This Week in Dodgers History: Mike Scioscia Comes Up Clutch

It’s October of 1988. One of the Dodgers’ marquee players steps to the plate in the 9th inning. With the team trailing and an untouchable ace pitcher standing on the mound, the game seems all but lost. Furthermore, the Dodgers are already heavy underdogs against a much favored behemoth of an opponent, and few give them a chance to win. Then, in an inexplicable moment nothing short of miraculous, the Dodgers batter hits a two-run homer into right field that stuns the world, paving the way for a series victory.

Obviously, the above passage immediately conjures Kirk Gibson’s legendary blast off Dennis Eckersley in game one of the 1988 World Series. But six days before Vin Scully exclaimed, “And look who’s coming up!”, an identical miracle occurred in game four of the National League Championship Series at New York’s Shea Stadium. It was Mike Scioscia’s game-tying home run off Mets ace Dwight Gooden, a moment that not only saved L.A.’s miracle title run; it arguably affected the course of baseball history.

If anything, it’s a testament to how magical Gibson’s homer is that it overshadows the 1988 NLCS whatsoever. It was not only a white-knuckle seven-game affair but as shocking an upset as one could possibly conceive. The Mets were winners of 100 games, and only two years removed from their raucous 1986 championship. Their roster was a who’s who of the best players of the era: Gary Carter, Keith Hernandez, Darryl Strawberry, David Cone, Dwight Gooden, Randy Myers, Rick Aguilera, Howard Johnson. Even in a decade of rapid championship turnover, they were considered a shoo-in to be baseball history’s next dynasty.

The Dodgers, meanwhile, seemed like a laughable gaggle of misfits by contrast. Their roster was frontloaded with the talent of Kirk Gibson and Orel Hershiser, but otherwise boasted the subpar likes of Jeff Hamilton and Franklin Stubbs. It didn’t help that in 11 regular season meetings against the Mets, they won a grand total of one game. For all intents and purposes, they would be the baseball equivalent of a “stepping stone” opponent in boxing, a respectable foe for the contender to beat up on their way to facing the real champion.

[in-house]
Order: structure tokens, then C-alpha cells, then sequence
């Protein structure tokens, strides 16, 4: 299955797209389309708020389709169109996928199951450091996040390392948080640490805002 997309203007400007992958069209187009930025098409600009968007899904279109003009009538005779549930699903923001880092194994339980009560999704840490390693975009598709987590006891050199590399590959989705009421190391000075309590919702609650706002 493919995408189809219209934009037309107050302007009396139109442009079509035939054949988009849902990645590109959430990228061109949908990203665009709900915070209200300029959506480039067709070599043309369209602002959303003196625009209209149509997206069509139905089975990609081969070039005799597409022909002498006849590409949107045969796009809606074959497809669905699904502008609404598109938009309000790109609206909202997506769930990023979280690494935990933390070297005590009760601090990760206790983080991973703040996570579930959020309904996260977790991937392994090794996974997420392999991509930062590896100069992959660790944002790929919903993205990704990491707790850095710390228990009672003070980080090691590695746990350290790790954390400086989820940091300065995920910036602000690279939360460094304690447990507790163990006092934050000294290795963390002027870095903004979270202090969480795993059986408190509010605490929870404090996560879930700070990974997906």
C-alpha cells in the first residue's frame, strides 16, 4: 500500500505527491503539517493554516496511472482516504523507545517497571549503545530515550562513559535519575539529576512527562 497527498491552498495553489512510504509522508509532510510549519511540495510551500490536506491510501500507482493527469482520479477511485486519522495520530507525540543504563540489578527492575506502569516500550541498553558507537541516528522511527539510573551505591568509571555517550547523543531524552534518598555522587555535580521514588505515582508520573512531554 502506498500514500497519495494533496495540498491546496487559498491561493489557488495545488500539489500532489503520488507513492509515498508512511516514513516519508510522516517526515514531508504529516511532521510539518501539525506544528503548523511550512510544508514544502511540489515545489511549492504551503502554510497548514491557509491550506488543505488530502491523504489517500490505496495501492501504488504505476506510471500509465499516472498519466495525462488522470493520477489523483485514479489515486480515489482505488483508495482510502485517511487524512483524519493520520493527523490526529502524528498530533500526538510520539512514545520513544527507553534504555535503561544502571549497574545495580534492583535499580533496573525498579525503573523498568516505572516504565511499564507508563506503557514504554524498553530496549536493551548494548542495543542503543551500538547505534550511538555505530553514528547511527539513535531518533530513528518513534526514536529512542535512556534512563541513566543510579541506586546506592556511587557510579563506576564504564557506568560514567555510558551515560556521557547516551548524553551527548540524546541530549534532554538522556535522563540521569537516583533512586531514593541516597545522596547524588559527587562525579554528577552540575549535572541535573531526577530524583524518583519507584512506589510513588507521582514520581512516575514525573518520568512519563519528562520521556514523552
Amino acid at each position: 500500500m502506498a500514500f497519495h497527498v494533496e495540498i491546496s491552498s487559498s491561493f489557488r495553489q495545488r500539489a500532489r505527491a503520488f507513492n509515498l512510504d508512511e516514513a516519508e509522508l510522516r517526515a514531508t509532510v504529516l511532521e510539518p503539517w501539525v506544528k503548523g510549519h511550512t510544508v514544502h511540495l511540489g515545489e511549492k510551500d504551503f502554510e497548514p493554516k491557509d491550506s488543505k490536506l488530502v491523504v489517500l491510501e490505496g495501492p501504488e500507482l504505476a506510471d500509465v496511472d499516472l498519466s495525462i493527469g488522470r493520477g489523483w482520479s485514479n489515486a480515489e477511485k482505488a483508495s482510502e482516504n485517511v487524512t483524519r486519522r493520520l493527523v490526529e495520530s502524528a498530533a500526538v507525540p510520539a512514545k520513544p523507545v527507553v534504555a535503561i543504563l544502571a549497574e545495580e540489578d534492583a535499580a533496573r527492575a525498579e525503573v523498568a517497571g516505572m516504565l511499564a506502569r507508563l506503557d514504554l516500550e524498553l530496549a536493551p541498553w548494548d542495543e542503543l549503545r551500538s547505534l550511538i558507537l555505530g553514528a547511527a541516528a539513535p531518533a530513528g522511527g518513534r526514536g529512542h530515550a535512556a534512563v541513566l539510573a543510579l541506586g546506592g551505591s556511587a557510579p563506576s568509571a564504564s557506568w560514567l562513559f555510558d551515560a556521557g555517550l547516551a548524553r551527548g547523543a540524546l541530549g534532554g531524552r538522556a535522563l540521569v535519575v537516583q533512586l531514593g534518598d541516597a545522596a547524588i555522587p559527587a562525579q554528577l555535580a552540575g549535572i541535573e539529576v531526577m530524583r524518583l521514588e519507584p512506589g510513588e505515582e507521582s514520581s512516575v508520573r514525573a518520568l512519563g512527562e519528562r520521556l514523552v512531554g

Indeed, the first three games, and first eight innings of game four played out as expected. The Mets took two of the first three contests and staked a 4-2 lead going into the ninth inning of game four. Dwight Gooden, perhaps the most electric ace of the ‘80s, was on his way to a seamless complete-game victory and a 3-1 series lead for New York. After giving up a two-run single to John Shelby in the first, he allowed merely one hit and four baserunners over the next seven innings. The odds were overwhelmingly against the Dodgers, as they had one win and 60 losses when trailing after seven innings in their postseason history.

To begin the ninth, however, Gooden made a rare mistake by issuing a walk to none other than Shelby. Up stepped catcher Mike Scioscia, who hit an unimpressive .257 and three home runs during the regular season. Then again, the 1988 Dodgers were a team that always looked pedestrian on paper, only to conjure a pitch-perfect miracle at the right time. True to the team’s improbable spirit, Scioscia cranked the first pitch he saw from Gooden deep to right. Darryl Strawberry could only watch as it landed over the wall. Flushing, NY fell silent while the Dodgers dugout erupted in joy.